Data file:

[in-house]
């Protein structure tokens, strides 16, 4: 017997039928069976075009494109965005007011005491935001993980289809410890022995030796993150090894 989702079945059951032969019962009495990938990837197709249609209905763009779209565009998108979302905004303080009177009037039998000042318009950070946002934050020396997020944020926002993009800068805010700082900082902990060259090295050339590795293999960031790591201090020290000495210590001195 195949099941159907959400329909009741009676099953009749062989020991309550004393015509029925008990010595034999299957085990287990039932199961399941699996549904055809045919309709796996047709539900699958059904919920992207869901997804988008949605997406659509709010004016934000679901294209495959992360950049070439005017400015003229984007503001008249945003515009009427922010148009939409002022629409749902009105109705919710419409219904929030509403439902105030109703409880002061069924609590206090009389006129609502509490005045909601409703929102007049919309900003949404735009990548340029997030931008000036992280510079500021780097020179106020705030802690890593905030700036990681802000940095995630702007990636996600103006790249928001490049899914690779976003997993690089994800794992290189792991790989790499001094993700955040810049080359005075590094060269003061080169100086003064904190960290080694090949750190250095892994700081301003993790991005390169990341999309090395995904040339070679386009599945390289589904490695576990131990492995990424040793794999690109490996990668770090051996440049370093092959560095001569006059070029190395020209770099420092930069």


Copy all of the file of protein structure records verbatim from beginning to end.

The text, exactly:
[in-house]
């Protein structure tokens, strides 16, 4: 017997039928069976075009494109965005007011005491935001993980289809410890022995030796993150090894 989702079945059951032969019962009495990938990837197709249609209905763009779209565009998108979302905004303080009177009037039998000042318009950070946002934050020396997020944020926002993009800068805010700082900082902990060259090295050339590795293999960031790591201090020290000495210590001195 195949099941159907959400329909009741009676099953009749062989020991309550004393015509029925008990010595034999299957085990287990039932199961399941699996549904055809045919309709796996047709539900699958059904919920992207869901997804988008949605997406659509709010004016934000679901294209495959992360950049070439005017400015003229984007503001008249945003515009009427922010148009939409002022629409749902009105109705919710419409219904929030509403439902105030109703409880002061069924609590206090009389006129609502509490005045909601409703929102007049919309900003949404735009990548340029997030931008000036992280510079500021780097020179106020705030802690890593905030700036990681802000940095995630702007990636996600103006790249928001490049899914690779976003997993690089994800794992290189792991790989790499001094993700955040810049080359005075590094060269003061080169100086003064904190960290080694090949750190250095892994700081301003993790991005390169990341999309090395995904040339070679386009599945390289589904490695576990131990492995990424040793794999690109490996990668770090051996440049370093092959560095001569006059070029190395020209770099420092930069």